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Wide variations in waiting times and outcomes show need for better access to psychological therapies

A new independent report, commissioned by Ieso Digital Health, calls on the Government and NHS England to further improve access to psychological therapies to bring about true ‘parity of esteem’ for mental health patients.

The independent study conducted by healthcare consultancy JMC Partners, ‘Psychological therapies: next steps towards parity of care’, analyses progress to date of the NHS’ flagship ‘Improving Access to Psychological Therapies’ (IAPT) programme. A copy of the report may be downloaded here (PDF, 2mb)

Overall, it judges the IAPT scheme to have been “a remarkable success story”. In its first six years (2008/9-2013/14), the number of people seen under the programme has soared from 40,000 to over 1.1million, while average recovery rates have risen from 37 per cent in 2009/2010 to 45 per cent in 2013/14.

But the report also highlights findings that suggest more can be done to ensure mental health patients in England get equal access to effective psychological therapies. In the current climate of financial constraint within the NHS, it argues this can be done without significant additional investment.

The report lists 21 recommendations cutting across the Department of Health, NHS England, Clinical Commissioning Groups (CCGs), the Health and Social Care Information Centre (HSCIC) and other bodies.

In examining access to psychological therapies, the report uncovers a number of stark findings:

  • A survey of 1,000 GPs across the UK, conducted as part of the report, found that 66 per cent see waiting times for psychological therapy as the biggest barrier to treatment.
  • 21 per cent of English GPs report that prescribing antidepressants is the most accessible treatment option for people with depression, whereas only 11 per cent said referring a patient to local IAPT services was the most accessible option.
  • Almost 37 per cent of total IAPT referrals in 2013/14 did not actually enter treatment – with many more not completing a course of treatment.
  • While 61 per cent of people in 2013/14 accessed IAPT services within 28 days of referral into treatment, 11 per cent - around 76,000 patients - waited for 90 days or more.
  • Despite increases in funding for mental health, physical health expenditure is more than five times that on mental health.
  • There is significant regional variation in mental health spend in England, ranging from under £8.5 million to over £30 million per 100,000 population – with similarly large variations in waiting times and recovery outcomes between the best and worst performing CCGs.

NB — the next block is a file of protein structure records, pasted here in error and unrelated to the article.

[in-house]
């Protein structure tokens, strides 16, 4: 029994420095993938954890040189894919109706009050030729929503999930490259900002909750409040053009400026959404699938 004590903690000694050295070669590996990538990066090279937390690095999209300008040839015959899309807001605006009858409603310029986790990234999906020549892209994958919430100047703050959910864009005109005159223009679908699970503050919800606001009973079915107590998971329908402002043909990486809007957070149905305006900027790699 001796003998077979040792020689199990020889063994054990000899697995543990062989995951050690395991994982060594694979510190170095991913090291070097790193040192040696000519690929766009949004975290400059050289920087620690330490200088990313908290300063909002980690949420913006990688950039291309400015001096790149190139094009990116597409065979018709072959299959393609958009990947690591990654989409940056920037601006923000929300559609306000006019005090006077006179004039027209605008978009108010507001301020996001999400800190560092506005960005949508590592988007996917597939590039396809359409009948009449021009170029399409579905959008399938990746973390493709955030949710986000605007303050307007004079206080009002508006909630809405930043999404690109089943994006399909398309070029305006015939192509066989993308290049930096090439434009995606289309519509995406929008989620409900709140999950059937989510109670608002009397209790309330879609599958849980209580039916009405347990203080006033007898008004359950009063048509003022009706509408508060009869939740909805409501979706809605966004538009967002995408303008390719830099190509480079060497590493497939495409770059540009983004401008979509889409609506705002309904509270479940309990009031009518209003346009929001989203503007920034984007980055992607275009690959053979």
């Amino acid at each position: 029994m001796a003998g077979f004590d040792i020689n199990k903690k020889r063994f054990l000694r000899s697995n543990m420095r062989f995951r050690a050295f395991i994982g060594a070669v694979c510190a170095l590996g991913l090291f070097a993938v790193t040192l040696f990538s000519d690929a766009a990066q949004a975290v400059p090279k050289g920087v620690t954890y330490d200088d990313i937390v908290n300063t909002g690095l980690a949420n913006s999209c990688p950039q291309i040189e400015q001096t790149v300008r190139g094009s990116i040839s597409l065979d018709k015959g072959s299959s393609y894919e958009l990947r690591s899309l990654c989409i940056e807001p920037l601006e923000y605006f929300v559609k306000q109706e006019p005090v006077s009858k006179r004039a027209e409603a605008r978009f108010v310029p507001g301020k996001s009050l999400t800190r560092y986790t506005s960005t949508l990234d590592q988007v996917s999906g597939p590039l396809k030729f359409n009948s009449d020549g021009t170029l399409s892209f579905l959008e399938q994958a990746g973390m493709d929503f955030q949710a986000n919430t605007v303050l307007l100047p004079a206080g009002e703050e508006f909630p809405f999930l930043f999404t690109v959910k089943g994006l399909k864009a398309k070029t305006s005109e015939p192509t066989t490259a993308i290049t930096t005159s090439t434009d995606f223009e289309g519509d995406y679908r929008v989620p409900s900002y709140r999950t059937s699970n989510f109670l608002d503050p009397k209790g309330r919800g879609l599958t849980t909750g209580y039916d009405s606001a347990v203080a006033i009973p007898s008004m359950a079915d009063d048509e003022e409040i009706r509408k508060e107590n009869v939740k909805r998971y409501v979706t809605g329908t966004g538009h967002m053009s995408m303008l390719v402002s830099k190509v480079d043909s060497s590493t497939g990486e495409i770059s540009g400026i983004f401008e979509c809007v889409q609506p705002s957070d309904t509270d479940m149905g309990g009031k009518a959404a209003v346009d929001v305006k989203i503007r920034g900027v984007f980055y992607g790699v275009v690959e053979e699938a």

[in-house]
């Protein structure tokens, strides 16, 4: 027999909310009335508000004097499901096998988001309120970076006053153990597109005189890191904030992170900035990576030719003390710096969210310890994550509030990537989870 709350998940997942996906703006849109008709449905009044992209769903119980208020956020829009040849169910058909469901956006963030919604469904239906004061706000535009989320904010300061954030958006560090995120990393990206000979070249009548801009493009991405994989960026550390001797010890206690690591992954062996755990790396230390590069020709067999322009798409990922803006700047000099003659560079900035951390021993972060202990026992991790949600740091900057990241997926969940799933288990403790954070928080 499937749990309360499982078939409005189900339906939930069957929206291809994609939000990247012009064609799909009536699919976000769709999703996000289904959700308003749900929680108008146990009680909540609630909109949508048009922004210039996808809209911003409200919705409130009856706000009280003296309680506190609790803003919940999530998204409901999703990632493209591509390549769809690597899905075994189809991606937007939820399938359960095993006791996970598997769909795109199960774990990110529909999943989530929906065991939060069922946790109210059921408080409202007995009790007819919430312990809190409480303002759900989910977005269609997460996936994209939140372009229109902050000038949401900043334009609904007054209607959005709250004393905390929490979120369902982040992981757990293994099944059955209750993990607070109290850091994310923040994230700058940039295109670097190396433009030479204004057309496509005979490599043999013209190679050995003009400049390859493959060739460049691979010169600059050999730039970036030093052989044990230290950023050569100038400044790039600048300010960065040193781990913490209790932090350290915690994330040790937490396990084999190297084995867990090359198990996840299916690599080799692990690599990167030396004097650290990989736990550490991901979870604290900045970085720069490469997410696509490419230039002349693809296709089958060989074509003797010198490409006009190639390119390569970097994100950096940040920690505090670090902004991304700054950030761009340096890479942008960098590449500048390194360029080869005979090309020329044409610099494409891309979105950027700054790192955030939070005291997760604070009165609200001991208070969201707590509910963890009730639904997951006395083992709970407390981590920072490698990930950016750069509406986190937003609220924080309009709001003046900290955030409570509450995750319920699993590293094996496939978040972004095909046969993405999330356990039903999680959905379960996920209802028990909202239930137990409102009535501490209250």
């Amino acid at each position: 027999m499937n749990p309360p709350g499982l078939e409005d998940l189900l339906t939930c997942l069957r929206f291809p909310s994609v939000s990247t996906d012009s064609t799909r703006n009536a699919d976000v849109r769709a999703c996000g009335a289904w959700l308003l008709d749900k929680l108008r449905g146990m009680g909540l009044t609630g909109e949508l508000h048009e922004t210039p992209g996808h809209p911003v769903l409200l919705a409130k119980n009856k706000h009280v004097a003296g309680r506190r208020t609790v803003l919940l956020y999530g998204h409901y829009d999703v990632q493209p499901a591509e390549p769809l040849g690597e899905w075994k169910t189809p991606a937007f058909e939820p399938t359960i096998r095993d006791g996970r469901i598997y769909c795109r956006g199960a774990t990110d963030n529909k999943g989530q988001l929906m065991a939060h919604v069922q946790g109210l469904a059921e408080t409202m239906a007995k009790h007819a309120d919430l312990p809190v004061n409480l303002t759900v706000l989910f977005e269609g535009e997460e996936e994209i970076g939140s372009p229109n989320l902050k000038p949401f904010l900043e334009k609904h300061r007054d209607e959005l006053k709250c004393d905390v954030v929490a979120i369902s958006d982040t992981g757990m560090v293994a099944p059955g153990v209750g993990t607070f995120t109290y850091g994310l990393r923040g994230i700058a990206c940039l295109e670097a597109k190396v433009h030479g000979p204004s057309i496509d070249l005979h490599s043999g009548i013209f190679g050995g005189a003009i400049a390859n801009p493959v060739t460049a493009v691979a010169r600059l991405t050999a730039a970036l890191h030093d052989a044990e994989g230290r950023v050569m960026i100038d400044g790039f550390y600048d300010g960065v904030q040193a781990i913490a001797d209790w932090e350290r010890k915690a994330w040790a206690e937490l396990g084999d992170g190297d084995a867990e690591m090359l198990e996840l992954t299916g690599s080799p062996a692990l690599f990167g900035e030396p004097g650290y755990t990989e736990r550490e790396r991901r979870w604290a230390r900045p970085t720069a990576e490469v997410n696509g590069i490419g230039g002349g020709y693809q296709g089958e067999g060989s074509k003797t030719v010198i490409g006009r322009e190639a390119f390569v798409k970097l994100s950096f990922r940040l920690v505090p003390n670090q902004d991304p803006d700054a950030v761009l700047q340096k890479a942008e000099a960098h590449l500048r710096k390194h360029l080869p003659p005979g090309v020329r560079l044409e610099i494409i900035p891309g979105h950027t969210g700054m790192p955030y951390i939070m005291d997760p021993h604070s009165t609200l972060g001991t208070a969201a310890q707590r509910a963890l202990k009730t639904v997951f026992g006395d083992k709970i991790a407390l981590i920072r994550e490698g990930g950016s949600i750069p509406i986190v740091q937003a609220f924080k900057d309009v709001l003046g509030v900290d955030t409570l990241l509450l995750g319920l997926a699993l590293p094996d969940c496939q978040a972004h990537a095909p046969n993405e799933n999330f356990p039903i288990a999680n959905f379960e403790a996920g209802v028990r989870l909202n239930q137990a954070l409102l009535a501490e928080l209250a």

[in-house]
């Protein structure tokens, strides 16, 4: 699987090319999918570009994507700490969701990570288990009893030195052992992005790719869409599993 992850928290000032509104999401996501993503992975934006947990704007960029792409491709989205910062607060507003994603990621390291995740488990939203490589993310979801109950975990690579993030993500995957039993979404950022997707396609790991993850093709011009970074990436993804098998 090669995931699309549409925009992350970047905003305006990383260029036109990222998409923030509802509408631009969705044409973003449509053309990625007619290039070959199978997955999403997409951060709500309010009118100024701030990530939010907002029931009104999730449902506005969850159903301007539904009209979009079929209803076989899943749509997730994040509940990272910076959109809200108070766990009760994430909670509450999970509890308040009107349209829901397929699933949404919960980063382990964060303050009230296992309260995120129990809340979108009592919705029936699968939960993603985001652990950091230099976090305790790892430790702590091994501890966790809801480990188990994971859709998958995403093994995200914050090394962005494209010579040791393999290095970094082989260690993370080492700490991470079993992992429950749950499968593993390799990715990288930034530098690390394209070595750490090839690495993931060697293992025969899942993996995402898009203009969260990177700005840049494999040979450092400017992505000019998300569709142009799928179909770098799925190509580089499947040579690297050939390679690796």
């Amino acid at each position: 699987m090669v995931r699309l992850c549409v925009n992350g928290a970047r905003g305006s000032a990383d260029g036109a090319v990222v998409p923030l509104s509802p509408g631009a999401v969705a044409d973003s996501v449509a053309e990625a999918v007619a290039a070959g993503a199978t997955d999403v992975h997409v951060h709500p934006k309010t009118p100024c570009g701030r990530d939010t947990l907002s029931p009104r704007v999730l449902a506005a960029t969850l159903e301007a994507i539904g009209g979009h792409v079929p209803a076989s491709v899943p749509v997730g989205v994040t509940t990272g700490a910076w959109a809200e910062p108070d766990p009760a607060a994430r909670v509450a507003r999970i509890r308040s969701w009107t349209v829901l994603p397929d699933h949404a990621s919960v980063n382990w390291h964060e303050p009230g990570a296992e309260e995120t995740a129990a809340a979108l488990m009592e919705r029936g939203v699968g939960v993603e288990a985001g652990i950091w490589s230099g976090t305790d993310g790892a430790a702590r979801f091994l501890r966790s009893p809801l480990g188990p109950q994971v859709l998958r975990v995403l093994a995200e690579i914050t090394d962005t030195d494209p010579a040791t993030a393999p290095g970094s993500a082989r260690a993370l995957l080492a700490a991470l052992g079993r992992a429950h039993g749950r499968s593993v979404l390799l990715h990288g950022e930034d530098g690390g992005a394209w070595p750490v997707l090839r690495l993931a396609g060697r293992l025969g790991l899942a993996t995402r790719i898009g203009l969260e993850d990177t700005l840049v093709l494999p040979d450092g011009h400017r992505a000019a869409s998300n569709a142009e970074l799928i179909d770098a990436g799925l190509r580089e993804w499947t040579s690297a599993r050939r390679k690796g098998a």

The health, social and economic cost of mental ill-health is estimated at £105 billion each year in England, according to the Mental Health Foundation.

Key recommendations from the report, which features excerpts from interviews with leading figures in mental health nationally, including NHS England Director of Mental Health Geraldine Strathdee and Dr Clare Gerada, Chair of London’s Primary Care Clinical Board, Hurley Group, and former Chair of the Royal College of General Practitioners (RCGP), include:

  • Ensure local IAPT services have an option for self-referral by patients rather than by GPs – still not an option in some areas. In April 2015, 42 per cent of referrals to IAPT were self-referrals
  • Improving triaging of patients to direct them to the service most appropriate to their needs and ensuring triage is managed by an independent third party (rather than a service provider)
  • Develop national standards for new models of care, such as digitally-enabled forms of therapy that enable patients to receive treatment via the internet.
  • Expand information website NHS Choices’ database of psychological therapies, both IAPT and non-IAPT.
  • For the Department of Health to consider bringing all psychological therapies under the IAPT umbrella

The report also notes that in localities where IAPT services are primarily based around face-to-face therapies, services may struggle to meet demand and lead to longer waiting lists. It calls for greater awareness to be made of other options, particularly technological innovations that deliver effective treatment.

Barnaby Perks, CEO of Ieso Digital Health, which commissioned the report, said:

_“The IAPT programme has seen a remarkable increase in the numbers of people being treated for common mental health conditions such as depression and anxiety. Combined with new access and waiting time targets, it is making a reality of the Government’s vision for mental health to have ‘parity of esteem’ with physical illness.

“Six years into the programme, now seems like an appropriate time to evaluate progress and also take an objective look at the evidence to see where access to effective therapies can be improved. In particular, we need to make sure that GPs and patients have access to, and are made aware of, different forms of treatment such as digitally-enabled services that allow patients to be seen quickly and treated effectively by professional therapists.”_

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